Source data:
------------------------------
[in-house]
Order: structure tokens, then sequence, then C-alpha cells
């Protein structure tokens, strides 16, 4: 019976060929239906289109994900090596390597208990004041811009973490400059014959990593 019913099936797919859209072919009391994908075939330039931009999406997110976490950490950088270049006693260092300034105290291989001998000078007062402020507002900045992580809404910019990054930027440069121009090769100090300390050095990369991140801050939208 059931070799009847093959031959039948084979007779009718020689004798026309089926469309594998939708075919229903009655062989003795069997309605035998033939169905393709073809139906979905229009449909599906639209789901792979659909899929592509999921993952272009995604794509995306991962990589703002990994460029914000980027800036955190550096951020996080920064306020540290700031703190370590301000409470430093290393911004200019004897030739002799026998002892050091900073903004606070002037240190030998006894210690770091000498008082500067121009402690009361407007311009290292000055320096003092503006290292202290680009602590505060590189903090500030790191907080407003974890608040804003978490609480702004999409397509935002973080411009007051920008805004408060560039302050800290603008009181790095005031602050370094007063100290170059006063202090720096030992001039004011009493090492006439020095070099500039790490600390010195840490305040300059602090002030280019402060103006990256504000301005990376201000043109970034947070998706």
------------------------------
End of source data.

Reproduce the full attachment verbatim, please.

[in-house]
Order: structure tokens, then sequence, then C-alpha cells
């Protein structure tokens, strides 16, 4: 019976060929239906289109994900090596390597208990004041811009973490400059014959990593 019913099936797919859209072919009391994908075939330039931009999406997110976490950490950088270049006693260092300034105290291989001998000078007062402020507002900045992580809404910019990054930027440069121009090769100090300390050095990369991140801050939208 059931070799009847093959031959039948084979007779009718020689004798026309089926469309594998939708075919229903009655062989003795069997309605035998033939169905393709073809139906979905229009449909599906639209789901792979659909899929592509999921993952272009995604794509995306991962990589703002990994460029914000980027800036955190550096951020996080920064306020540290700031703190370590301000409470430093290393911004200019004897030739002799026998002892050091900073903004606070002037240190030998006894210690770091000498008082500067121009402690009361407007311009290292000055320096003092503006290292202290680009602590505060590189903090500030790191907080407003974890608040804003978490609480702004999409397509935002973080411009007051920008805004408060560039302050800290603008009181790095005031602050370094007063100290170059006063202090720096030992001039004011009493090492006439020095070099500039790490600390010195840490305040300059602090002030280019402060103006990256504000301005990376201000043109970034947070998706």